US 3313447 A
Description (OCR text may contain errors)
A rii M, 1967 D. SPENCER 9 ANTI-SPLASH GUARD FOR DRINKING RECEPTACLE Filed Oct. 19, 1965 DEAN SPENCER INVENTOR.
BY i g ATTORNEYS United States Patent 3,313,447 ANTI-SPLASH GUARD FOR DRKNKING RECEPTACLE Dean Spencer, Seattle, Wash. (23615 Marine View Drive, Des Moines, Wash. 98016) Filed Oct. 19, 1965, Ser. No. 497,890 7 Claims. (Cl. 220-9114) This invention relates to a guard device for use with a cup, glass or other like or suitable drink-containing receptacle to prevent the contained liquid from spilling should the receptacle be subjected to the type of uncontrolled motion which can be expected on an airplane, ship, or other moving vehicle.
One object of the invention is to provide a device for this purpose which can be easily inserted to and removed from the receptacle and which can be produced at such an inexpensive figure that the same can be marketed as a throwaway item, i.e. one to be discarded after use.
Another object is to provide a device which performs its intended spill-proofing function with unusual efficiency and yet neither materially dampens the volume of flow, so as to hamper a users consumption of the contents of the drinking receptacle, nor requires that the receptacle be held in any manner or position different from that to which the general public is accustomed.
The invention has the further object of providing a spill-proofing device which allows a drinking receptacle to be either filled or re-filled while the device remains in place within the receptacle.
These and yet additional objects and advantages of the invention will appear and be understood in the course of the following description and claims, the invention consisting in the novel construction and in the adaptation and combination of parts hereinafter described and claimed.
In the accompanying drawing:
FIGURE 1 is a transverse vertical sectional view i1- lustrating a preferred embodiment of the present invention, shown in operating position within a cup.
FIG. 2 is a top plan view thereof.
FIG. 3 is a fragmentary underside plan view of the throw-away device, shown removed from the cup.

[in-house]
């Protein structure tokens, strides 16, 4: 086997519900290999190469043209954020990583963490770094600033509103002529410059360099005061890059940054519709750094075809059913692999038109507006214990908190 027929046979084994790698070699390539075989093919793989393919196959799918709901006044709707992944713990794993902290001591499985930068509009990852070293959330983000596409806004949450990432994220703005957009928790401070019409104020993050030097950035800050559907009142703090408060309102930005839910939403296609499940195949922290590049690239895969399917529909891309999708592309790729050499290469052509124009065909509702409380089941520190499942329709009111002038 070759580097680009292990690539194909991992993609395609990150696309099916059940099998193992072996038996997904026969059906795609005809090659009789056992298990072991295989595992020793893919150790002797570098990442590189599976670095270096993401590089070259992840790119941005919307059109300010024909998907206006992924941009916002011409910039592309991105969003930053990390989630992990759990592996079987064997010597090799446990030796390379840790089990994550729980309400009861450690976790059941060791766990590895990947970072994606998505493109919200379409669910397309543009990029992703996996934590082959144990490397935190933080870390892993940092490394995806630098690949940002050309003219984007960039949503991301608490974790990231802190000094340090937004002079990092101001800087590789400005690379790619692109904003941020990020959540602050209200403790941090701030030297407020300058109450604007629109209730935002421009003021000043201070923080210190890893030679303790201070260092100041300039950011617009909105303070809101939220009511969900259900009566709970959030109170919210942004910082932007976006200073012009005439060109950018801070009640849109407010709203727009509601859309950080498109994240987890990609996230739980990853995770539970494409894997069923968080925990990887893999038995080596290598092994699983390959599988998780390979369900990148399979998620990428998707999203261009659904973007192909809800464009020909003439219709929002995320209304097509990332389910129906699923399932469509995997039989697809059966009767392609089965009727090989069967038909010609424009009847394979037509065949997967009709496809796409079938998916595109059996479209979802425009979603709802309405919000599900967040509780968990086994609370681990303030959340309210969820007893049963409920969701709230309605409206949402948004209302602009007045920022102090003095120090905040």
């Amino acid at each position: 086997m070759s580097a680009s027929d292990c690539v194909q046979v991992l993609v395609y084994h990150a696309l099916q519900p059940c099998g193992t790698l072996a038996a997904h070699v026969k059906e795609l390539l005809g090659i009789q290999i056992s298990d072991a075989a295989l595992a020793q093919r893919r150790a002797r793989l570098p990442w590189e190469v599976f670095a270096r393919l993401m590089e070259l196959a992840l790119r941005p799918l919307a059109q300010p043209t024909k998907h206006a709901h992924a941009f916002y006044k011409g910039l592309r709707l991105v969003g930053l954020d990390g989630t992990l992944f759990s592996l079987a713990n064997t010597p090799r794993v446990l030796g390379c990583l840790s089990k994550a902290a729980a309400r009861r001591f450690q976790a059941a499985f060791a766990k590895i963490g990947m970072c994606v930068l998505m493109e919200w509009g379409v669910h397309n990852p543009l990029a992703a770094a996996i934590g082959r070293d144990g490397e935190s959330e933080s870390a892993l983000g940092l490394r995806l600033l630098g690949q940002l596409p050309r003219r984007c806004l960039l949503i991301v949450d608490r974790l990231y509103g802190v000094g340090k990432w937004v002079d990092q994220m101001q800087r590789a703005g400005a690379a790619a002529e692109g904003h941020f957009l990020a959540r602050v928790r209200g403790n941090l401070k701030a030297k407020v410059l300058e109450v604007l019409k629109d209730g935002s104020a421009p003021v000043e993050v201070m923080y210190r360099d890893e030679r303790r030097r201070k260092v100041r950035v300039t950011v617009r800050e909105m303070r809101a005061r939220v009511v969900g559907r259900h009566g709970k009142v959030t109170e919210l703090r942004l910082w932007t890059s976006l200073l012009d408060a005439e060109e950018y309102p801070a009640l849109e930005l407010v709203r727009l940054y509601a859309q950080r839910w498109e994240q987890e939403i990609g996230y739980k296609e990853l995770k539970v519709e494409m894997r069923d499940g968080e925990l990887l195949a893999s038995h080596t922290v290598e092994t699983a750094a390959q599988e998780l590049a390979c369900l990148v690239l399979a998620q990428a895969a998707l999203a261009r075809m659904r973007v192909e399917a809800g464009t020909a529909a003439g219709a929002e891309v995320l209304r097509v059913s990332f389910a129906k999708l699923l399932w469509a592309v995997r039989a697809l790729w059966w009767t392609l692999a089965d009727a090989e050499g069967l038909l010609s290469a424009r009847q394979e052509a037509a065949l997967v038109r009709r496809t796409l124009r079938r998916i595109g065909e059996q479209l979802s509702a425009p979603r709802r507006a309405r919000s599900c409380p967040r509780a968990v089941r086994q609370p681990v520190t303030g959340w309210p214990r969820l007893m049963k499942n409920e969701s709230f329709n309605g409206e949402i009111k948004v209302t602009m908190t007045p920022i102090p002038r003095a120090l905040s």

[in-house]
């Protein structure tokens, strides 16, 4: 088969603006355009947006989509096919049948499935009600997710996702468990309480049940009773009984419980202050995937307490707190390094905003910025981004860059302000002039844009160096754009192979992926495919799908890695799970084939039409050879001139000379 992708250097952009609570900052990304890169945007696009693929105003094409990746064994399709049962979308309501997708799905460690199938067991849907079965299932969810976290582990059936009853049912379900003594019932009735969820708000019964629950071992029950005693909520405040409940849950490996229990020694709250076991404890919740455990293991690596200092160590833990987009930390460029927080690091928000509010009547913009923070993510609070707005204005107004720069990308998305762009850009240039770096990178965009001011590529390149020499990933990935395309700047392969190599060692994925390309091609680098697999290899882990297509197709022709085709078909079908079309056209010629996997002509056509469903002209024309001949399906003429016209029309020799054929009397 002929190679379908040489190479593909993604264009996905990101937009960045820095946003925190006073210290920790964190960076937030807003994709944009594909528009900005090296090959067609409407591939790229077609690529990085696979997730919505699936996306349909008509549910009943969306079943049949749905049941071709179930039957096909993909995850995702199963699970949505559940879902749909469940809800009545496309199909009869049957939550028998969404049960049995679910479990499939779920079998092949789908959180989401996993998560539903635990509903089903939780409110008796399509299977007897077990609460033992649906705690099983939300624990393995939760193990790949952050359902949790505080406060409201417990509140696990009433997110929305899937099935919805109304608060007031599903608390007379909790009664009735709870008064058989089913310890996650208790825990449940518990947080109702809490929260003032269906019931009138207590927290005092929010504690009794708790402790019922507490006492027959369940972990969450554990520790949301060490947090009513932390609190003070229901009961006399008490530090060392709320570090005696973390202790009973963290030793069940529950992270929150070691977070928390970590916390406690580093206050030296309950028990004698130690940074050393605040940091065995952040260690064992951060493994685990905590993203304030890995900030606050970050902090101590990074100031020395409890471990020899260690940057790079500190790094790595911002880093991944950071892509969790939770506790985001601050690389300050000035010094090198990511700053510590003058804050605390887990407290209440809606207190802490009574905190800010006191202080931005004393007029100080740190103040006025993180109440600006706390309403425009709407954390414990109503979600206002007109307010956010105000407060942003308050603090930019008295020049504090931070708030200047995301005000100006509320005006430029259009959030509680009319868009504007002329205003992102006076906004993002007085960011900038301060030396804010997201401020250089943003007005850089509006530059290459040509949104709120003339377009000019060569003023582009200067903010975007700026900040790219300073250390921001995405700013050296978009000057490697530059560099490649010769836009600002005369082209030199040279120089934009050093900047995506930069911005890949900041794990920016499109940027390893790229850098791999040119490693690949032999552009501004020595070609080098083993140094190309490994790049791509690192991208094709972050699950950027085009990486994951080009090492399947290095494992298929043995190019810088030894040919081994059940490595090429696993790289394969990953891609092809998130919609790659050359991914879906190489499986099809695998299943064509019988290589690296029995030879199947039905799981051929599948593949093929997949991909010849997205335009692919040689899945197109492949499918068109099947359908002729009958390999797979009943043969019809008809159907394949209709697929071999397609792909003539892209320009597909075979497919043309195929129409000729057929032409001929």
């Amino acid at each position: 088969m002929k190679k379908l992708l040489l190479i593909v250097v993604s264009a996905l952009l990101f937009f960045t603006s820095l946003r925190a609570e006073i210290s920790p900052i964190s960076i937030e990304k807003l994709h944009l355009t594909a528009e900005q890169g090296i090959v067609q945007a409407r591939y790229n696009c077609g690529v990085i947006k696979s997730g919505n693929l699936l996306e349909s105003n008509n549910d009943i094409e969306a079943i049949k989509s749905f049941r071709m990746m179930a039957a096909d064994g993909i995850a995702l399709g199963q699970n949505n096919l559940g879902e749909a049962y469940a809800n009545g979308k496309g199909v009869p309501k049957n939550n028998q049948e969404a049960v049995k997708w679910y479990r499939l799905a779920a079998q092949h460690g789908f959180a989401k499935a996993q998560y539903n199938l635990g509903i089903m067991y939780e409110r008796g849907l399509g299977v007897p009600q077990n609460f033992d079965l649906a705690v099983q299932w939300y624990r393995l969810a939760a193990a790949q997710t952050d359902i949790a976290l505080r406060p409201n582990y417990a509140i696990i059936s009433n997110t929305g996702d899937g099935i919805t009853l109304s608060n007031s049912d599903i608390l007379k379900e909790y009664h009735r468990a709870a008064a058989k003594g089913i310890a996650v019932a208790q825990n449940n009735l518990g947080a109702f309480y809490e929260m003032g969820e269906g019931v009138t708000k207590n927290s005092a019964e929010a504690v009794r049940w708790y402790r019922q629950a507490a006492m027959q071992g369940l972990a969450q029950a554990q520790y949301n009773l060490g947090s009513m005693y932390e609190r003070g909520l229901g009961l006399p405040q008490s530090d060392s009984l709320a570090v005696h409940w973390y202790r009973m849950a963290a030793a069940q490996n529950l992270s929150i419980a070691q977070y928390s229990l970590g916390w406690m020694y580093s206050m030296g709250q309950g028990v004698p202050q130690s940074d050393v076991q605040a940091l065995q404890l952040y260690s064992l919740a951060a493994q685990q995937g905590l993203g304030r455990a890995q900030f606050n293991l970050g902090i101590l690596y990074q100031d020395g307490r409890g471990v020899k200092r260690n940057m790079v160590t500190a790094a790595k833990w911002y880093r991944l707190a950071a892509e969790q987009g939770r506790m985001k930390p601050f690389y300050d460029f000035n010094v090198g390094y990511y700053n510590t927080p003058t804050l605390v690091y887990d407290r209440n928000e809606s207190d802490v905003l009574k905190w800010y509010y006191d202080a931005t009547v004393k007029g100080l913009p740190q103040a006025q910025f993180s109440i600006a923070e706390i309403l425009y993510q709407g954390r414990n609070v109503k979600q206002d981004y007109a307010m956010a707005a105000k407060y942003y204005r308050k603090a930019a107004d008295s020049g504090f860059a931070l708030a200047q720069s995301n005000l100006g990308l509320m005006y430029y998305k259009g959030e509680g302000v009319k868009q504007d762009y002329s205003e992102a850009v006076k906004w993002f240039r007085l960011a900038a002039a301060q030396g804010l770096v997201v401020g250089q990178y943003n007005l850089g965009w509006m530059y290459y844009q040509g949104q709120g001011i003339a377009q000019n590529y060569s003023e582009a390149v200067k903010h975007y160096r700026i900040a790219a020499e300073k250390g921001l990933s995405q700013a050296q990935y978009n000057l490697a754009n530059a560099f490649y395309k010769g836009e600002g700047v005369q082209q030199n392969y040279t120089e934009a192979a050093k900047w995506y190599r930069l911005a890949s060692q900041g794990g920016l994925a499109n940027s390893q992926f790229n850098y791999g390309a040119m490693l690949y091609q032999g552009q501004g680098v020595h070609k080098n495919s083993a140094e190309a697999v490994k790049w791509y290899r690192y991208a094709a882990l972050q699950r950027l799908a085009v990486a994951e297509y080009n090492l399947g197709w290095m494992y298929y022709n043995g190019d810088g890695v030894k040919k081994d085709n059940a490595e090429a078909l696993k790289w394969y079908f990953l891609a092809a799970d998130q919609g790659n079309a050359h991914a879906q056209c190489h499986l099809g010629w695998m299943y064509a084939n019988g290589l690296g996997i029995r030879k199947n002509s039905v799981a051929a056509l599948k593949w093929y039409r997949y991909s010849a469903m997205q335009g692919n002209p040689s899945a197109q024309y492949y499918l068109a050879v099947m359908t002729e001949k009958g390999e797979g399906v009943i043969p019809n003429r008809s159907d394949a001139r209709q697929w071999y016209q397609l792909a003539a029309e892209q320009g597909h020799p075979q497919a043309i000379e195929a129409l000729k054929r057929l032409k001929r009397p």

FIGS. 4 and 5 are fragmentary transverse vertical sectional views drawn to an enlarged scale on lines 44 and 55, respectively, of FIG. 2.
FIG. 6 is a fragmentary top plan view of a modified form of the invention; and
FIG. 7 is a transverse vertical sectional view thereof, shown in its operating association with a cup.
Referring to said drawing, the numeral 5 denotes a drinking receptacle which I have here illustrated as comprising a cup having a handle 6. The inner wall of the cup is desirably formed with a circumferential groove 7 spaced a moderate distance below the rim of the cup. It is intended that the cup be filled to a level somewhat below the groove. The groove is quite shallow. An insertable annular disc is adapted to be snapped into said groove, thus to facilitate a placement of the disc Within the cup so that the same snugly fits the cup in a prescribed position parallel with the upper edge of the cup.
In the preferred embodiment the disc is formed from plastic. While I have shown the same as having a fairly thick wall this is only for clarity in illustration in that materials suitable for the purpose-polypropylene for example-can be injection-molded and provide suitable rigidity with little more than paper thickness.
The disc provides a head wall 19 which is curled downwardly, as at 11, about a center opening 12, and has notches 13 let into the perimeter at closely spaced equidistant intervals of the circumference to give the periphery a serrated appearance. The teeth 14 which lie between 3,313,447 Patented Apr. 11, 1967 the notches are blunt-edged with a width-measured along the circumference-preferably equal to or greater than the span across the notches. The notches have or may have an arcuate shape.
The disc has a cylindrical skirt 15 depending as a flange from the underside of the head wall. This slq'rt is concentric to the discs outer perimeter and is spaced inwardly therefrom. The skirt is serrated along its bottom edge by comparatively deep notches 16 corresponding in number to the number of teeth 14. Each notch 16 is centered relative to a respective radius of the disc which bisects a related said tooth. The span across the notches 16 is no greater than the Width of the teeth 14 and is by preference moderately less. The serrations of the skirt, and namely the teeth 17 which lie between the notches 16, have linear lower edges which occupy a common plane paralleling the plane occupied by the teeth 14.
When the disc is inserted in the cup the horizontal teeth 14 snap into the groove 7. The skirt is so dimensioned that when the teeth 14 occupy said position the linear lower edges of the vertical teeth 17 are brought into approximate bearing engagement with the sloping wall of the cup below said groove. The inner face of this sloping wall, the vertical outer faces of the teeth 17, and the horizontal bottom faces of the teeth 14 collectively produce a mixing chamber, triangular in cross-section, ringing the skirt. The notches 16 serve as ingress openings to this space, and the notches 13 as egress openings, and in order for liquid within the cup to flow through this space to the lip of the cup the liquid must travel a path of alterations. As the cup is tilted multiple streams enter the mixing chamber through a plurality of the ingress openings. Gravity flow dictates that these entering streams first move endwise to the axis of the receptacle. The teeth 14 serve as baffies to interrupt the flow. Each stream breaks up and issues from the egress openings only after impinging-with consequent eradication of any flow pattern-with liquid from the next adjacent streams. Regardless of any shaking to which the receptacle may be subjected, the intermingled streams which issue from the mixing chamber are substantially devoid of any velocity.